• $\begingroup$ Shouldn't this be in the program? The $F$ I was talking about, was the net $F$. If you (or your program) does not know if there is a resisting force, it is not possible to determine the movement. In order to determine any possible acceleration, you need to know the resultant force (hence, all forces present on the subject) The discussiong about work, movement and energy and getting tired without movement is dicussed here physics.stackexchange.com/q/1984 $\endgroup$ – ROIMaison Jul 29 '14 at 7:31
  • $\begingroup$ Wow, this post is a really good strike! ^ ^ Thanks. Let me first think further on this one.. $\endgroup$ – iago-lito Jul 29 '14 at 7:50
  • $\begingroup$ Okay, could it be then something like the following: I need to give myself a particular cost of applying a force $\beta\ (m.s^{-1})$, and the energy I would finally spend would simply be $E = \beta \int_{\Delta t} F(t) \mathrm{d}t$, no matter what really happens outside in reaction to this force. Put it this way, how do I then choose $\beta$ in a fashion that makes sure the final work $W$ done by $F$ will never be greater than the actual energy spent $E \geqslant W$? (assuming $E - W$ would be dissipated as (unsimulated) heat and entropy) $\endgroup$ – iago-lito Jul 29 '14 at 8:52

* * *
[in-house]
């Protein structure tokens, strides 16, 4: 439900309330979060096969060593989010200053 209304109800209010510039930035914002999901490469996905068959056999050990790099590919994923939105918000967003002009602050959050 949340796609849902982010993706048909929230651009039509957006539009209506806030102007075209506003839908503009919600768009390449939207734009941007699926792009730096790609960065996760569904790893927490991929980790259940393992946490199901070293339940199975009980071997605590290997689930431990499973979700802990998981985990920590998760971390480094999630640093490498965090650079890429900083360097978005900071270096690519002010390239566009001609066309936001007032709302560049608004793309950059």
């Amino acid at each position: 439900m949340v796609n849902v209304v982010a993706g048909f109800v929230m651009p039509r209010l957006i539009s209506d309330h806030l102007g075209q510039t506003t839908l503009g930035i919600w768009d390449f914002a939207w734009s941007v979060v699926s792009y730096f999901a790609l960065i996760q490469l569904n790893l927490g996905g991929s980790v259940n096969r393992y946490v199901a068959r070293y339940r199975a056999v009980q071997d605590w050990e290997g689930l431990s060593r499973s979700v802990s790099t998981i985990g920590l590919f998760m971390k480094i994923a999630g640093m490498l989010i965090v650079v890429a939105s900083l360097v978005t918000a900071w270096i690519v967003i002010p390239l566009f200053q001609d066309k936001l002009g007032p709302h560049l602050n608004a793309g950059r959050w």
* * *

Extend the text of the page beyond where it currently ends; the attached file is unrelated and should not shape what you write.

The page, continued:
• $\begingroup$ .. I think this now just looks like: given $F(t)$ and $\Delta t$, what is the maximal work $W$ we can expect to be done by $F$? $\endgroup$ – iago-lito Jul 29 '14 at 8:59

The amount of work done by a force is equal to

$$ dW = \vec{F} \cdot d\vec{x}, $$

however the displacement $d\vec{x}$ in the next time step it not known. If the total acceleration is low you can approximate the displaced distance with $d\vec{x} = \vec{v}\Delta t$. If not, then you also want to take the acceleration into account. I do not know what kind of time integration Chipmunk uses, it will probably look something like $d\vec{x} = \vec{v}\Delta t + \frac{1}{2}\vec{a}\Delta t^2$. Or you could even use an iterative method calculating the new position and calculate the new force according that that, but this is more computational expensive.